When you first start out in the music industry, especially as a performer, there is a certain level of romance about playing in a smoky club and using a dingy storage closet at your changing room. You think that you are paying your dues and will eventually make it big and can then look back on these simpler times with nostalgia. Never mind the fact that your working conditions are uncomfortable and can even be dangerous.
Music industry jobs working conditions vary from state of the art concert halls and recording studios to grungy basements and run-down clubs. However, as soon as you declare yourself to be a working industry professional, you and your health are protected by OSHA standards. OSHA stands for occupational safety and health administration and is the branch of the federal government that ensures your working conditions are safe.
In order to assure that your music industry working conditions are safe for you, you need to know your rights under OSHA. This means that regardless of where you are playing or what you are getting paid you should have a safe place to change and store your equipment. You should have easy access to drinking water and a clean toilet facility. You should be allowed adequate breaks during your working time; industry standard is generally ninety minutes of playing and fifteen minutes of break. If you feel that equipment or infrastructure is unsafe you should be able to report it to your building contact without fear of breaching your contract.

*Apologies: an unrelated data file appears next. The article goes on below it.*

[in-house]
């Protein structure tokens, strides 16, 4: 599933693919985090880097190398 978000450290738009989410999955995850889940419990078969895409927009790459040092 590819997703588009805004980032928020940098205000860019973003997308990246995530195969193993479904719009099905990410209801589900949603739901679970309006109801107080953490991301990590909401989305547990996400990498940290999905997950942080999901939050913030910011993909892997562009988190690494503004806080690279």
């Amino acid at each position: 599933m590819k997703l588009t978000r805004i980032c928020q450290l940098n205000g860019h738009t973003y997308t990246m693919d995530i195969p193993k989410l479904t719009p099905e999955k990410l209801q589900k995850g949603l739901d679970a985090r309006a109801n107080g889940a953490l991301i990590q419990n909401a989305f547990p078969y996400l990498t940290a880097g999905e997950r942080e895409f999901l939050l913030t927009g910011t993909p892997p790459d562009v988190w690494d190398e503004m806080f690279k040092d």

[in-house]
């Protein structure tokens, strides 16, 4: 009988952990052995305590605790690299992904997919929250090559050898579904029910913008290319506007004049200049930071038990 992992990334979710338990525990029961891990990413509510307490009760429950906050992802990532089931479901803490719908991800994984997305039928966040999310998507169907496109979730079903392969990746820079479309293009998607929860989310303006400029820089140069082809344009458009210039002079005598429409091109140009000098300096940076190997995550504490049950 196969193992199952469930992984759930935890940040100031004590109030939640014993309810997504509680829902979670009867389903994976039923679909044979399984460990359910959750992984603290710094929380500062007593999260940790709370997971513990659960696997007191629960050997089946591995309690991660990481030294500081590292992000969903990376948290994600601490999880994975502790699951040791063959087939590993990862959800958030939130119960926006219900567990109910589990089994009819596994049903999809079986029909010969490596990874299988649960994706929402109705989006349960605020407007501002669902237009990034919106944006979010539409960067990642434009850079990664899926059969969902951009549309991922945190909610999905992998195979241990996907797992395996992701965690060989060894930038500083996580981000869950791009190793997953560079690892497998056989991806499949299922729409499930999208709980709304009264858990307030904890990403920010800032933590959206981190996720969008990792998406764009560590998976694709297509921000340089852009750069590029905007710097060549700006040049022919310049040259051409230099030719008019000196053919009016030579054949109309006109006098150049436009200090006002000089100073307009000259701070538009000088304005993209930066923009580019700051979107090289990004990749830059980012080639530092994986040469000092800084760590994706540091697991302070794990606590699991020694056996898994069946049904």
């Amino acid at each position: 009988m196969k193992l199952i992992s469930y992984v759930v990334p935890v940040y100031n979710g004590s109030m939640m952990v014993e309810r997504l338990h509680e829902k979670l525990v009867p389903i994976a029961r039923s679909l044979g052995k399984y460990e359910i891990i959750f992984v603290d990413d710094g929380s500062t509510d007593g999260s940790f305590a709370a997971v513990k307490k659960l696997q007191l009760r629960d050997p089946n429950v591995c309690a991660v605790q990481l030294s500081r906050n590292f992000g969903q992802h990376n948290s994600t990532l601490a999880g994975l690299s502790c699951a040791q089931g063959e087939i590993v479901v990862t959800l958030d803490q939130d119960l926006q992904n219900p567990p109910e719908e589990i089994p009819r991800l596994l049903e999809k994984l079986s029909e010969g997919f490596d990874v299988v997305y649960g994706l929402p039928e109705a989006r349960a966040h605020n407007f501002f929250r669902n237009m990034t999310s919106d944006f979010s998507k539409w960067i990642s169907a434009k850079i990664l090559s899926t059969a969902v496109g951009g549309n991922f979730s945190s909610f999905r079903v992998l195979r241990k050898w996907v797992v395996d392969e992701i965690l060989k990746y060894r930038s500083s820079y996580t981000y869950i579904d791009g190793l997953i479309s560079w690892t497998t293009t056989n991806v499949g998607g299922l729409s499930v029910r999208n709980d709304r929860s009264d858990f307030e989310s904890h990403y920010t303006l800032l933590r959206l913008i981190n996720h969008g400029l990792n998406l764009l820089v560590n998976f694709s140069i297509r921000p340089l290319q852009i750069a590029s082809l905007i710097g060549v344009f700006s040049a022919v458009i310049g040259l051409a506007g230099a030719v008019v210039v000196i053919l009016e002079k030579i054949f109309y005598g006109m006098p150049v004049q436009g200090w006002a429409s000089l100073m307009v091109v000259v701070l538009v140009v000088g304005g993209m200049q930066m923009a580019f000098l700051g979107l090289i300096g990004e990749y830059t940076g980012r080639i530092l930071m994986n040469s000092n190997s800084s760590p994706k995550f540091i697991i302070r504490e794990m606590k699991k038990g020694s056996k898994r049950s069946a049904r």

Music industry jobs working conditions don’t have to be as bad as they are as long as every musician, from the kid with his first live gig to the veteran performer, band together to demand safe and clean working conditions so that they can produce the best music possible.
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